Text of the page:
Better food safety practices are likely to be among the permanent effects of the pandemic for foodservice operations. To ensure your improved practices have staying power, it’s important to bring together the various metrics you use to evaluate your food safety – including inspections from health departments and third parties as well as your own assessments – then review them regularly and communicate them clearly to staff. Comparing results over time and synthesizing evaluations from different sources can help you identify problem spots that need attention and translate them into clear action items for your team.
As you continue to build business back up after the constraints of the pandemic, you may be feeling the need to cut corners and revert to manual processes that you had been delegating to technology. Food Safety Tech reports that restaurants that had been using operational software to monitor food safety processes may be slipping back to the pen-and-clipboard method in an effort to contain costs on tech. Or, those that had been integrating more smart devices into their operation – remote temperature sensors or Bluetooth temperature probes, for example – may be using not-so-smart methods to track food safety practices if and when those devices break or need replacement. While this may be unavoidable in the near term, it just means that some extra precision is required at each stage to ensure your food safety standards aren’t slipping.
Is your team always inspection-ready? If not, having interim inspections can help your team develop the procedures it needs to form better habits – and make the actual inspection not such a big deal. Get an up-to-date copy of your local health inspector’s evaluation criteria and use it to fine-tune your existing procedures and division of tasks during each shift. If you’re in the midst of onboarding new staff and concerned about having tasks fall through the cracks as you get everyone up to speed, it can also help to use task management software to generate lists of tasks for employees to carry out. This can keep people on track regardless of how long they have been with you and who is around to assign tasks.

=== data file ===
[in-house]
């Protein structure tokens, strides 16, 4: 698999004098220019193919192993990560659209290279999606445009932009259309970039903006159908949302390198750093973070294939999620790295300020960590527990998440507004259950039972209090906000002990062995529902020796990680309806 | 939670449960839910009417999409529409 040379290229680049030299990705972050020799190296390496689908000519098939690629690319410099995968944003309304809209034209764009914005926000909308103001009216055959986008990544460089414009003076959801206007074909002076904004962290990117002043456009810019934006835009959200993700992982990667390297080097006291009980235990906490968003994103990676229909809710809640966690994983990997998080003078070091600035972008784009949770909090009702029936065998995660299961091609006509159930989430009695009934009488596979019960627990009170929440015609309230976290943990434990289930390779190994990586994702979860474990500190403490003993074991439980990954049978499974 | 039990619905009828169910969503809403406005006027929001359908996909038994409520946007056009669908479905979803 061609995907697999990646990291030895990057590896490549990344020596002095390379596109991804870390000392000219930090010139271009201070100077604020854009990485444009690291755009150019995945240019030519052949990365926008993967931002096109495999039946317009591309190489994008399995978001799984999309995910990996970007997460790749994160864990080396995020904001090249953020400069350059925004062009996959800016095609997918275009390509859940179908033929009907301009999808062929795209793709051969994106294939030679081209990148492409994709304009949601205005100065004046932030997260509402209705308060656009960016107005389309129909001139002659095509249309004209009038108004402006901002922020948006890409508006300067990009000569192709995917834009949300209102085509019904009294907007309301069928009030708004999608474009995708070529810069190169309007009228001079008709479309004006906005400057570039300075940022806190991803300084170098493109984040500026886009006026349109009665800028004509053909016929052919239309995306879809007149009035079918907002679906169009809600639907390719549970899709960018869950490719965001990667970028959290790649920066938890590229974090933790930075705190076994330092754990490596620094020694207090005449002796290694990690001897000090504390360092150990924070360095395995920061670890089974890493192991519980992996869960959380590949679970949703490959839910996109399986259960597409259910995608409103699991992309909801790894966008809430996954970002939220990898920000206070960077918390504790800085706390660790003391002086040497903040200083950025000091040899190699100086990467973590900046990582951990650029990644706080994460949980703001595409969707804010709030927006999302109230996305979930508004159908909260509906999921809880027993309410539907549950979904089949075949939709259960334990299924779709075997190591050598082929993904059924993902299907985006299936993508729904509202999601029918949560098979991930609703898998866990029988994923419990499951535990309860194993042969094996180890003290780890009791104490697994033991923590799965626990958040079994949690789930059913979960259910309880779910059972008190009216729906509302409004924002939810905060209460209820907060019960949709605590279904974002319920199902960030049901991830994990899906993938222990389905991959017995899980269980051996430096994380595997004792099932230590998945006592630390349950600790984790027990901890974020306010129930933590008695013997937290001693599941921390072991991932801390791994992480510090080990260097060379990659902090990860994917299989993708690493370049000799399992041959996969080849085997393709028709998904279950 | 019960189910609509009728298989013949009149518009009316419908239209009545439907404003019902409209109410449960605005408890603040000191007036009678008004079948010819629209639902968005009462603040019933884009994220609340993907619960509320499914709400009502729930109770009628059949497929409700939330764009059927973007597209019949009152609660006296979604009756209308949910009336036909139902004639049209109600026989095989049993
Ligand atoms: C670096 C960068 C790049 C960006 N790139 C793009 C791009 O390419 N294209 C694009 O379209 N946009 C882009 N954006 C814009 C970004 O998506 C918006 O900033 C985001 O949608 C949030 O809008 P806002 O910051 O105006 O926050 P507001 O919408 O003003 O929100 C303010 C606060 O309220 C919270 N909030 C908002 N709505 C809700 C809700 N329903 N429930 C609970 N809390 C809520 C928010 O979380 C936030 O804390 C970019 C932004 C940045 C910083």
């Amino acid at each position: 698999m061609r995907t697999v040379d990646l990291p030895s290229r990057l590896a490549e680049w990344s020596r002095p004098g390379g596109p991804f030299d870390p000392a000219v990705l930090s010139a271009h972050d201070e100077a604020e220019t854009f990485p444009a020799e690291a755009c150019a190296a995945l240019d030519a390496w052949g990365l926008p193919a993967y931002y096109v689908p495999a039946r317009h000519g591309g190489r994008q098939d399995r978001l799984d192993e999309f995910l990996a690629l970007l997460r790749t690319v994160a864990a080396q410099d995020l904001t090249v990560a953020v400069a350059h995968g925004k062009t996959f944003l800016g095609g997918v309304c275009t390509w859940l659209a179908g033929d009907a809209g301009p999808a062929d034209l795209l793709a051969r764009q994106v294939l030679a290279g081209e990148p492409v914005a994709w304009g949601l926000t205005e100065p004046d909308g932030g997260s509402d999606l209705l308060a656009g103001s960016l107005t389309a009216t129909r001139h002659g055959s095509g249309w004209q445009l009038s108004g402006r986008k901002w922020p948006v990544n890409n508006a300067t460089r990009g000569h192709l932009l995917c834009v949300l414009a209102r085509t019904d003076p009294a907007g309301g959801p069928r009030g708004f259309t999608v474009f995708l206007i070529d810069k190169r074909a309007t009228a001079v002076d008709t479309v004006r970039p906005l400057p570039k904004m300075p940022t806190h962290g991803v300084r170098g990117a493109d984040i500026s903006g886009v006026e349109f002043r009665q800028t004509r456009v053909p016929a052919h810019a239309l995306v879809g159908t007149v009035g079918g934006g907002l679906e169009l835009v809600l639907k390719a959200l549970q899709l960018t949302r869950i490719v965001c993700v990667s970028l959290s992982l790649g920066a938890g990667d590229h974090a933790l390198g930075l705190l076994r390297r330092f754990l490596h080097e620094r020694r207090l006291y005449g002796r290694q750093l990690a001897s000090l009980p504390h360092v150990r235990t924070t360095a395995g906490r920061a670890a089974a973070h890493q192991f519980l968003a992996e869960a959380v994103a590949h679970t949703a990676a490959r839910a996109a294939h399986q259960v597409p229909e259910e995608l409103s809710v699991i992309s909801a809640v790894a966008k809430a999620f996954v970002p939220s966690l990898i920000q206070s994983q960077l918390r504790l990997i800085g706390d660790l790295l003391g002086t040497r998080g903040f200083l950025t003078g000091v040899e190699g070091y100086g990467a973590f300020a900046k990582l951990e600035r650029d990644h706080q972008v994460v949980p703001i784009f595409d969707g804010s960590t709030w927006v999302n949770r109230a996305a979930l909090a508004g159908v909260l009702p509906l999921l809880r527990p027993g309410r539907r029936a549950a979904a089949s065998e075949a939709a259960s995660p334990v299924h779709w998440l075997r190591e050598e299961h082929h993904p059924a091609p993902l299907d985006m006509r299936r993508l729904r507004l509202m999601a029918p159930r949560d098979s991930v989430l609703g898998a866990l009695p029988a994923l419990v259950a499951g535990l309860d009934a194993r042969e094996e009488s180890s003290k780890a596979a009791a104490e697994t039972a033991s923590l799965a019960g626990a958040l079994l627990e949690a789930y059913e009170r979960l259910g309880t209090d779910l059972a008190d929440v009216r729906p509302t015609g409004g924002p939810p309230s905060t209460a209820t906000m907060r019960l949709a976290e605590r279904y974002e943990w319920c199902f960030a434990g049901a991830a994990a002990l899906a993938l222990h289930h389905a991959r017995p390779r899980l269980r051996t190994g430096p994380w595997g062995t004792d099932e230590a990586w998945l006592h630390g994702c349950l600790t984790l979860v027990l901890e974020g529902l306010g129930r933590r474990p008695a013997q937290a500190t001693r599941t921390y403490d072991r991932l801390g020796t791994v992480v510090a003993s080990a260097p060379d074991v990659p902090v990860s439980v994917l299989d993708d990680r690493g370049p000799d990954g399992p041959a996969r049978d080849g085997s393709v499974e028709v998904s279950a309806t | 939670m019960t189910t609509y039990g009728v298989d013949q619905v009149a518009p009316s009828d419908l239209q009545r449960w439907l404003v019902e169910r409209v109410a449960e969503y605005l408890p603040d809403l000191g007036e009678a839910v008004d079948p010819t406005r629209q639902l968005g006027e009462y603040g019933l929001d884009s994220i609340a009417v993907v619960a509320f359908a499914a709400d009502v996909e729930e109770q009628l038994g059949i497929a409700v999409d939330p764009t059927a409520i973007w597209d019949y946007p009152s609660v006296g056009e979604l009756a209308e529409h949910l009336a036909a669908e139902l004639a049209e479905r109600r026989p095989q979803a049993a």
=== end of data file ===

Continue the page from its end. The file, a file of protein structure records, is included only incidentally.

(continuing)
As restaurants welcome guests back into their dining rooms, operators are likely to have to stretch to accommodate the demand, making it easier for safety to fall through the cracks. Using digital checklists can help you uphold your safety standards and avoid a pile-up of risks throughout a shift. If your servers are using tablets to take orders, add a digital food safety app that provides a quick, easy-to-reference rundown of the cleaning and sanitation tasks that need to be done between guests – such as wiping down tables, chairs and any tabletop items.